• During the Chanukah special, Grandpa Boris finds out that the only reason his old rival Schlomo was so wrapped up in his "fancy schmancy business" was because Schlomo's deceased wife was not able to have children. The fact that the scene has no music underneath it really drives home the scene's magnitude. Boris hangs his head in shame when he hears this.
  • "Weaning Tommy" has an overzealous dentist convince Stu and Didi to wean Tommy from the bottle early. The result leaves Tommy miserable and depressed, becoming increasingly desperate for his beloved bottle and even having nightmares about it. Any parent that has had to deprive their child of something they love for their own good will know this shameful feeling.
    Stu: I feel like a monster!
  • The "Babies in Toyland" special has several moments:
    • Tommy and the gang find themselves in Christmas Land's replica of Bethlehem, where they encounter a Baby Jesus figurine. They feel sorry for him because he has no presents, so they each give him the gifts they found on their journey to find Santa's workshop (Kimi's bell, Lil's ribbon, Chuckie's Christmas walnut, and Phil's ballet shoe). When they're done, the figure smiles (its face was neutral before).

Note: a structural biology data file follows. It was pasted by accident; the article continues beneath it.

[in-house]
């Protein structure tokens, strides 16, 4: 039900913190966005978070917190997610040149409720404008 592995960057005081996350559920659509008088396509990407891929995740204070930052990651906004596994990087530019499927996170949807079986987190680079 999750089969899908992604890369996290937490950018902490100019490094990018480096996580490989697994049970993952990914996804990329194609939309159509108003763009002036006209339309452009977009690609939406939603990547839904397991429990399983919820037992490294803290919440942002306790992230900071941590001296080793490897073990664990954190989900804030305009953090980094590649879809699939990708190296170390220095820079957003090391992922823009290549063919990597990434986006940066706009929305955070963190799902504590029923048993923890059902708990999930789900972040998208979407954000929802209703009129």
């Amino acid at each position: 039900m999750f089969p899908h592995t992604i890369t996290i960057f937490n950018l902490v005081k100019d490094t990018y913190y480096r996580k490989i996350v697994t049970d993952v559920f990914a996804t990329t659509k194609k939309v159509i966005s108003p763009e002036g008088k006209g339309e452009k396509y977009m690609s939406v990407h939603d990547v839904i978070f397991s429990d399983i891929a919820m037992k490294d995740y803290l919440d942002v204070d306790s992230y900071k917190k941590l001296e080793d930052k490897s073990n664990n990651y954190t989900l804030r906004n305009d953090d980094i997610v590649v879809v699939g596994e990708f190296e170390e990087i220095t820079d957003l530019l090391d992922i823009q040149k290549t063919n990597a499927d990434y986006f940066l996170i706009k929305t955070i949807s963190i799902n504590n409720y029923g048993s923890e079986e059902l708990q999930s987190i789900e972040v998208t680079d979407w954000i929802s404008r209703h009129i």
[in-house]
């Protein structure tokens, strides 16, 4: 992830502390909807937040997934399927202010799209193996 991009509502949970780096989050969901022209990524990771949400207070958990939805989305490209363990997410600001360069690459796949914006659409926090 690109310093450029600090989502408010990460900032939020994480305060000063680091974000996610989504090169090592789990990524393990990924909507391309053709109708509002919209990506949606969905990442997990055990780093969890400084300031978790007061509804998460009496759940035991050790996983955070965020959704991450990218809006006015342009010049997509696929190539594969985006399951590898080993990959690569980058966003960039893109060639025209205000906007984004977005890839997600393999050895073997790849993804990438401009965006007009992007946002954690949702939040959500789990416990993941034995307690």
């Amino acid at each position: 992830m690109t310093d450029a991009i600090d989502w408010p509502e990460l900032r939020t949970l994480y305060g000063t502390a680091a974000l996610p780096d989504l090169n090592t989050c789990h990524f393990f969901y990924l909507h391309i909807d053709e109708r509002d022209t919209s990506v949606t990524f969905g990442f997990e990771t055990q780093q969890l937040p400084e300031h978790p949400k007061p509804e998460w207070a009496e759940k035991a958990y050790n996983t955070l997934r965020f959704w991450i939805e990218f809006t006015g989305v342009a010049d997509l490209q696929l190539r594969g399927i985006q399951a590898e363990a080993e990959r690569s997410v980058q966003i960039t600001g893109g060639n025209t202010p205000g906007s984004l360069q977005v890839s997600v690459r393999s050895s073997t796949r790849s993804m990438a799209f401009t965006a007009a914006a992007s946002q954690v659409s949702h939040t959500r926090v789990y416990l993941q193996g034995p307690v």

• Lil's reaction to seeing Baby Jesus sleeping in "itchy hay" and ostensibly cold.
    • Angelica's eventual attachment to Prancie, the little stuffed reindeer a fake Santa gave her.
    • After having an Imagine Spot in which she realizes she's been mean, Angelica gives each baby a special gift, but forgets Dil. She immediately gives up Prancie for him. Tommy then offers her his present, since Angelica is now the only one without one.
    • Angelica says a couple of times she's tried to be good all year. Of course, considering her attitude toward the babies, this isn't reliable. But she's clearly eager to see Santa and expects to get presents (whereas in The Santa Experience, she was afraid of getting coal). The fake Santa she encounters quits, and blames her for it, leaving Angelica genuinely upset and confused. It really makes you feel Santa is a Jerkass, taking out hatred for his job on a three-year-old girl.
  • During "Mother's Day" Tommy reveals the first time he saw his mom... was when he was in an incubator. While it is heartwarming at the ending seeing poor Tommy trapped in a glass tube, connected to machines, is very sad. Even worse when he talks about being alone and scared. This might very well be his first memory: alone, frightened, hurt, and not knowing what is going on. He didn't even realize Didi was his mom... he was just glad he wasn't alone.